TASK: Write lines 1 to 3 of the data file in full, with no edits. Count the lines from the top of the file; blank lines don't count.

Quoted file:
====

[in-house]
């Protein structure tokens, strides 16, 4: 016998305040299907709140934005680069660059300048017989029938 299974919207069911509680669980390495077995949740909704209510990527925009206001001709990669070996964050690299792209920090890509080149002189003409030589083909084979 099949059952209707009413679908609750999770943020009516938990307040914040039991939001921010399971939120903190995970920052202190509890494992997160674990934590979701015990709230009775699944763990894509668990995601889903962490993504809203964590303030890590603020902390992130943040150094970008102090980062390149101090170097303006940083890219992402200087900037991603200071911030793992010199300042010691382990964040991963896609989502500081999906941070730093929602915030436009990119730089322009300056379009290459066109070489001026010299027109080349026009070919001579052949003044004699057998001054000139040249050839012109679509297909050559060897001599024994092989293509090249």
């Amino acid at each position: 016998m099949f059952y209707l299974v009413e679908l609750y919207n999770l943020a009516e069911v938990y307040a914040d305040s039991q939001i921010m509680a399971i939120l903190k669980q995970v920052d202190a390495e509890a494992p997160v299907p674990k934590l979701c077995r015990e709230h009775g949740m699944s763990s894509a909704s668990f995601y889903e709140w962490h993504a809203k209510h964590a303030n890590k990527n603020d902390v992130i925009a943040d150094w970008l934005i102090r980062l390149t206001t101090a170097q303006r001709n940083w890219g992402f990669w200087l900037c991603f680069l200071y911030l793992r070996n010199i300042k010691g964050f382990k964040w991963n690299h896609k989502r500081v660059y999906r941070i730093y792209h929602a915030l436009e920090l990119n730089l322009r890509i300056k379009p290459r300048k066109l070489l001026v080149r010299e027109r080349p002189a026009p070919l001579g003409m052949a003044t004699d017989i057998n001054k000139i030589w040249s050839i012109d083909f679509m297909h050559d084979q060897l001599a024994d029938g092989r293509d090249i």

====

[in-house]
């Protein structure tokens, strides 16, 4: 016998305040299907709140934005680069660059300048017989029938 299974919207069911509680669980390495077995949740909704209510990527925009206001001709990669070996964050690299792209920090890509080149002189003409030589083909084979 099949059952209707009413679908609750999770943020009516938990307040914040039991939001921010399971939120903190995970920052202190509890494992997160674990934590979701015990709230009775699944763990894509668990995601889903962490993504809203964590303030890590603020902390992130943040150094970008102090980062390149101090170097303006940083890219992402200087900037991603200071911030793992010199300042010691382990964040991963896609989502500081999906941070730093929602915030436009990119730089322009300056379009290459066109070489001026010299027109080349026009070919001579052949003044004699057998001054000139040249050839012109679509297909050559060897001599024994092989293509090249």
């Amino acid at each position: 016998m099949f059952y209707l299974v009413e679908l609750y919207n999770l943020a009516e069911v938990y307040a914040d305040s039991q939001i921010m509680a399971i939120l903190k669980q995970v920052d202190a390495e509890a494992p997160v299907p674990k934590l979701c077995r015990e709230h009775g949740m699944s763990s894509a909704s668990f995601y889903e709140w962490h993504a809203k209510h964590a303030n890590k990527n603020d902390v992130i925009a943040d150094w970008l934005i102090r980062l390149t206001t101090a170097q303006r001709n940083w890219g992402f990669w200087l900037c991603f680069l200071y911030l793992r070996n010199i300042k010691g964050f382990k964040w991963n690299h896609k989502r500081v660059y999906r941070i730093y792209h929602a915030l436009e920090l990119n730089l322009r890509i300056k379009p290459r300048k066109l070489l001026v080149r010299e027109r080349p002189a026009p070919l001579g003409m052949a003044t004699d017989i057998n001054k000139i030589w040249s050839i012109d083909f679509m297909h050559d084979q060897l001599a024994d029938g092989r293509d090249i």